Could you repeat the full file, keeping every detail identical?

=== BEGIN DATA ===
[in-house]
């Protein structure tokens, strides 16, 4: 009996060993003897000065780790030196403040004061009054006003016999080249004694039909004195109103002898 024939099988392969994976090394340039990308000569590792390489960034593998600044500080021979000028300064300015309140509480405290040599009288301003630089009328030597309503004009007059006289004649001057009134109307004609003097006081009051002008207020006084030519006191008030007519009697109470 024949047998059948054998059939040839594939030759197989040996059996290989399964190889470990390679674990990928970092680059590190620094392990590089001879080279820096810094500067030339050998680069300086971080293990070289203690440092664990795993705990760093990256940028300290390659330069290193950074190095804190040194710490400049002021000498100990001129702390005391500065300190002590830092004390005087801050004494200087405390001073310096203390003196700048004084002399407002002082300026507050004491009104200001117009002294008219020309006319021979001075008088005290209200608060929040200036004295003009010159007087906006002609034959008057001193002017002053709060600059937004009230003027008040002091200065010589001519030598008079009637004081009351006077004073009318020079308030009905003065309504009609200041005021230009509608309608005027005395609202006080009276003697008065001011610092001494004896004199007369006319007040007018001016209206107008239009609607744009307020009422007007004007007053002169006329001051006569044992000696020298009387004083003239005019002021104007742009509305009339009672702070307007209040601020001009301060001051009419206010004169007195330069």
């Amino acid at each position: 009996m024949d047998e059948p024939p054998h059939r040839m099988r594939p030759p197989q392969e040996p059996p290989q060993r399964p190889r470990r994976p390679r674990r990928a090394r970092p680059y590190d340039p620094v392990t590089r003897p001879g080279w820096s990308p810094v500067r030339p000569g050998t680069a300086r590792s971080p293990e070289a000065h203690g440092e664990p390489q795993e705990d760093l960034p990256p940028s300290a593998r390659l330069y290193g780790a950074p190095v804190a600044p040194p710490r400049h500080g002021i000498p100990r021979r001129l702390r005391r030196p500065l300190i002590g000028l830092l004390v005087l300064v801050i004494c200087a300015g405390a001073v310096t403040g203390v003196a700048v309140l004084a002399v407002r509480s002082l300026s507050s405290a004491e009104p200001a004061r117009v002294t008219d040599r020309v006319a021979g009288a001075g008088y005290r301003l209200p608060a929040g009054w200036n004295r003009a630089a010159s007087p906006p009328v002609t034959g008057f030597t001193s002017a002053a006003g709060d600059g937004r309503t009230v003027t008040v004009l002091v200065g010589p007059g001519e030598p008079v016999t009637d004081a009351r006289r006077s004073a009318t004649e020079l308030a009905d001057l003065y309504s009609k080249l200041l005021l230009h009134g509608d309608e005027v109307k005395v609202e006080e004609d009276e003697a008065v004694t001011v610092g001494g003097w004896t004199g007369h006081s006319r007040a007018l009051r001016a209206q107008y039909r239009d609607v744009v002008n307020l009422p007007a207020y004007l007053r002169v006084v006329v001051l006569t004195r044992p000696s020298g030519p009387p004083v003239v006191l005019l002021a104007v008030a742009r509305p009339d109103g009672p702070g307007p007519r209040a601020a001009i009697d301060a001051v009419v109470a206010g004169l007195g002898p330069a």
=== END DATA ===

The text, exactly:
[in-house]
């Protein structure tokens, strides 16, 4: 009996060993003897000065780790030196403040004061009054006003016999080249004694039909004195109103002898 024939099988392969994976090394340039990308000569590792390489960034593998600044500080021979000028300064300015309140509480405290040599009288301003630089009328030597309503004009007059006289004649001057009134109307004609003097006081009051002008207020006084030519006191008030007519009697109470 024949047998059948054998059939040839594939030759197989040996059996290989399964190889470990390679674990990928970092680059590190620094392990590089001879080279820096810094500067030339050998680069300086971080293990070289203690440092664990795993705990760093990256940028300290390659330069290193950074190095804190040194710490400049002021000498100990001129702390005391500065300190002590830092004390005087801050004494200087405390001073310096203390003196700048004084002399407002002082300026507050004491009104200001117009002294008219020309006319021979001075008088005290209200608060929040200036004295003009010159007087906006002609034959008057001193002017002053709060600059937004009230003027008040002091200065010589001519030598008079009637004081009351006077004073009318020079308030009905003065309504009609200041005021230009509608309608005027005395609202006080009276003697008065001011610092001494004896004199007369006319007040007018001016209206107008239009609607744009307020009422007007004007007053002169006329001051006569044992000696020298009387004083003239005019002021104007742009509305009339009672702070307007209040601020001009301060001051009419206010004169007195330069």
């Amino acid at each position: 009996m024949d047998e059948p024939p054998h059939r040839m099988r594939p030759p197989q392969e040996p059996p290989q060993r399964p190889r470990r994976p390679r674990r990928a090394r970092p680059y590190d340039p620094v392990t590089r003897p001879g080279w820096s990308p810094v500067r030339p000569g050998t680069a300086r590792s971080p293990e070289a000065h203690g440092e664990p390489q795993e705990d760093l960034p990256p940028s300290a593998r390659l330069y290193g780790a950074p190095v804190a600044p040194p710490r400049h500080g002021i000498p100990r021979r001129l702390r005391r030196p500065l300190i002590g000028l830092l004390v005087l300064v801050i004494c200087a300015g405390a001073v310096t403040g203390v003196a700048v309140l004084a002399v407002r509480s002082l300026s507050s405290a004491e009104p200001a004061r117009v002294t008219d040599r020309v006319a021979g009288a001075g008088y005290r301003l209200p608060a929040g009054w200036n004295r003009a630089a010159s007087p906006p009328v002609t034959g008057f030597t001193s002017a002053a006003g709060d600059g937004r309503t009230v003027t008040v004009l002091v200065g010589p007059g001519e030598p008079v016999t009637d004081a009351r006289r006077s004073a009318t004649e020079l308030a009905d001057l003065y309504s009609k080249l200041l005021l230009h009134g509608d309608e005027v109307k005395v609202e006080e004609d009276e003697a008065v004694t001011v610092g001494g003097w004896t004199g007369h006081s006319r007040a007018l009051r001016a209206q107008y039909r239009d609607v744009v002008n307020l009422p007007a207020y004007l007053r002169v006084v006329v001051l006569t004195r044992p000696s020298g030519p009387p004083v003239v006191l005019l002021a104007v008030a742009r509305p009339d109103g009672p702070g307007p007519r209040a601020a001009i009697d301060a001051v009419v109470a206010g004169l007195g002898p330069a």